A small rural municipality and a small city board of education both see running a social enterprise as an effective strategy to fulfil part of their mandate. This session discussed the many ways social enterprise and local government can benefit each other.
Jason Smith, Manager of Fusion Youth Activity and Technology Centre described how and why the municipality of Ingersoll decided to develop, own and run this social enterprise that has successfully engaged and trained local youth for over 10 years. Jump to full bio >>
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- Municipal Government Support of the Social Economy Sector [pdf, 2010], BALTA paper by Jenny Kain, Emma Sharkey, and Robyn Webb
- Fusion Youth video (watch below)
Jason Smith has been working with youth on both the front lines and at the management level since graduating from Fanshawe College in 2001. Recently he completed his Municipal Administration Program through AMCTO with plans to complete his Chief Municipal Officer designation in 2015.
Jason balances his time between his responsibilities of running a successful marketing company he founded in 2005, while working full time managing the Fusion Youth Centre since September 2006 with the Town of Ingersoll Parks and Recreation Department.
Jason brings over 14 years’ experience working in the private and public sector, as well as 6 years experience in the non-profit sector as anexecutive director of a youth organization. He brings his passion for community development, drive for success, and dedication to change to everything he does. Jason sits on several local and provincial boards including being the President of the Oxford Small Business Support Centre (CFDC), Chair of the Woodstock and Area Community Health Centre, and a member of the County of Oxford Sustainability Committee to name a few.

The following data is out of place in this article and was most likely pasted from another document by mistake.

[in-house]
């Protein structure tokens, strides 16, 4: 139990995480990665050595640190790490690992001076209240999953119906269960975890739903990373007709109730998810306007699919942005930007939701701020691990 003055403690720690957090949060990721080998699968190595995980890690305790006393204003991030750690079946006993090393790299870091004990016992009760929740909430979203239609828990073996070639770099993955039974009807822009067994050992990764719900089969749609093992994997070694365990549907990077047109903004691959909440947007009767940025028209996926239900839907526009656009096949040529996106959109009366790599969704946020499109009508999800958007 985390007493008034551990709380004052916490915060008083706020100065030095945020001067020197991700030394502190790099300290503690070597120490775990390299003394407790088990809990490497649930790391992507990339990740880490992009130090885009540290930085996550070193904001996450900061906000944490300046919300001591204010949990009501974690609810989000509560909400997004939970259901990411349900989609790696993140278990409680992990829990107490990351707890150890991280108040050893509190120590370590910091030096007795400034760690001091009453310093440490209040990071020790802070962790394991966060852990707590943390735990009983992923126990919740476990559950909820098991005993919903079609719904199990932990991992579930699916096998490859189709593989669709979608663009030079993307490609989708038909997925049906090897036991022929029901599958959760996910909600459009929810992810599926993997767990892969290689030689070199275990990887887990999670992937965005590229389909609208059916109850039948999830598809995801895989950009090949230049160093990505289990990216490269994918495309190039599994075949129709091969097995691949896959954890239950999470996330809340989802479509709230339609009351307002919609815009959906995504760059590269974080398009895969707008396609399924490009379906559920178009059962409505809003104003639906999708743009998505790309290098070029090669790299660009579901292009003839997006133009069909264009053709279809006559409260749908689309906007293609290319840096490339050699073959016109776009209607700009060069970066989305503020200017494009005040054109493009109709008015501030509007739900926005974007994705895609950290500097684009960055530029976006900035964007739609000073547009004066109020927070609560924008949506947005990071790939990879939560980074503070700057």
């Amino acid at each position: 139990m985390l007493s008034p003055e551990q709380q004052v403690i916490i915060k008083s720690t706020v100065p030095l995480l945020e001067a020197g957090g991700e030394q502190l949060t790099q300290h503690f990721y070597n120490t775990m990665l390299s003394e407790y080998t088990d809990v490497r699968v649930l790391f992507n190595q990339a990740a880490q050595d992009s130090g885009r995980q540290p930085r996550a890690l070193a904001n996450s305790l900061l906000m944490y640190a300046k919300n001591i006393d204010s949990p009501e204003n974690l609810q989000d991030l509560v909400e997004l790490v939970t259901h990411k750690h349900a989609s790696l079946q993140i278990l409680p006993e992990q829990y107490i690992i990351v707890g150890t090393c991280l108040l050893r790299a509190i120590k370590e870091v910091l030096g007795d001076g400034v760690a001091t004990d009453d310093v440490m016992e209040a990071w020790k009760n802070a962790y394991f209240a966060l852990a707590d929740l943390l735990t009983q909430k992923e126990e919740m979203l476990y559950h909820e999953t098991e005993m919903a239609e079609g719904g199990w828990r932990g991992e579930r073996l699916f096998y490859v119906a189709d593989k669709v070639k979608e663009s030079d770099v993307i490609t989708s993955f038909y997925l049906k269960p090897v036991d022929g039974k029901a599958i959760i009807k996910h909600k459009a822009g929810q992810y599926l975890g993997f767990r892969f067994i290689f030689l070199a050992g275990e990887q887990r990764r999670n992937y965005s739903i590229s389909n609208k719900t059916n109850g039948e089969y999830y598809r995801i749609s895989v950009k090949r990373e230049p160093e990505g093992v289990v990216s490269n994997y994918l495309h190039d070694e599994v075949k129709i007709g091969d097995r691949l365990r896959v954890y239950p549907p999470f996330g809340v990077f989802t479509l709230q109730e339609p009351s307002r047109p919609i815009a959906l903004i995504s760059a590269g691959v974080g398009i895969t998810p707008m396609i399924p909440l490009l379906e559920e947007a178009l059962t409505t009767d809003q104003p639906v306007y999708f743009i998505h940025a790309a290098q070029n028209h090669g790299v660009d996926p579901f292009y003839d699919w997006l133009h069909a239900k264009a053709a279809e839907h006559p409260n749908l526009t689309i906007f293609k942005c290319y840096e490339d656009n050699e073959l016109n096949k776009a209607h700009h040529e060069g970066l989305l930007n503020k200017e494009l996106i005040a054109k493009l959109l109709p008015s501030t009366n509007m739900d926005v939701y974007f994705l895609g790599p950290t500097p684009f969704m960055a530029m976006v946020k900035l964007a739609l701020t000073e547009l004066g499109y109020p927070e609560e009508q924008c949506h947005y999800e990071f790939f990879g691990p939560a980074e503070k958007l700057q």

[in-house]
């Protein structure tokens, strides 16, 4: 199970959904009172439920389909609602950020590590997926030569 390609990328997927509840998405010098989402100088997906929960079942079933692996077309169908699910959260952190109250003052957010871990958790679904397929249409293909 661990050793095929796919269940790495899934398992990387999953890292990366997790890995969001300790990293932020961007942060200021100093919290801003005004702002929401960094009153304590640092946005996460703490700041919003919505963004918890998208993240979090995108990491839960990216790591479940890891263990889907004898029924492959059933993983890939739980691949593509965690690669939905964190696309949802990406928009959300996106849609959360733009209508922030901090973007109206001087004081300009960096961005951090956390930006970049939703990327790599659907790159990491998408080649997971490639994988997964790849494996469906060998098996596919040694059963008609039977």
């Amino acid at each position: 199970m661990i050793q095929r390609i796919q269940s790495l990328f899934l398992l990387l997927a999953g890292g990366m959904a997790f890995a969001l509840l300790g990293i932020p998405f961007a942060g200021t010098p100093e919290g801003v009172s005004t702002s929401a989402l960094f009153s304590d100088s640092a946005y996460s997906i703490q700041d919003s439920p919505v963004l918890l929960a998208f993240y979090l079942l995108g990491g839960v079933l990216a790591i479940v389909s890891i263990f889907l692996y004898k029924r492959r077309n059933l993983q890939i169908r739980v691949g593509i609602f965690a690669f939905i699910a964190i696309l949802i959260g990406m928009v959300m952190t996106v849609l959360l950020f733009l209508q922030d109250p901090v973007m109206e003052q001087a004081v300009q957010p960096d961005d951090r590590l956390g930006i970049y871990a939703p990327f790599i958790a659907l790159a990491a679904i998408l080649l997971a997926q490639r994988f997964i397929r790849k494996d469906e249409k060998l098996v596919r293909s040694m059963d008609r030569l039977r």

His entrepreneurial spirit, experience, dedication and the incredibly talented staff team has helped move the Fusion Youth Centre concept into the international limelight it enjoys today. Jason enjoys spending time with his wife and three kids (6, 9 and 11yrs old), family vacation and camping.
Paul Finkelstein is a Stratford high school foods teacher, $4 chef, writer for Best Health Mag, and host of a show called Fink that was once on TV. Paul is also a father of three who values family, freedom, and above all adventure and creativity in his kitchen classroom and the Screaming Avocado Canteen that feeds student prepared fare to the 200 customers that line up daily. The Screaming Avocado is supported by the 3000 square feet of the organic Seeds of Change garden in the school courtyard and a vibrant greenhouse run by students. Over the past few years Paul’s students have been on food travels to Japan, NYC, Italy, Cuba, and coast to coast to coast in Canada.
Paul is a graduate of Queen’s University and the Stratford Chef’s School and was recognized for his creative and energetic approach to teaching with both the Prime Ministers and Premier’s Awards for Teaching Excellence and The Queen Elizabeth II Diamond Jubilee Medal. His motto is "Food As a Tool for Change."
- Session 1: Developing Multiple Enterprises - An Effective Growth Strategy, November 13
- Session 2: Shared Space - for Co-workers, for Communities, November 18
- Session 3: Municipal Support of Social Enterprises - Innovative Local Governments, November 25
- seontario.org - Ontario's community-driven showcase of social enterprise and the social economy
For more information, contact Paul Chamberlain at pchamberlain at ccednet-rcdec.ca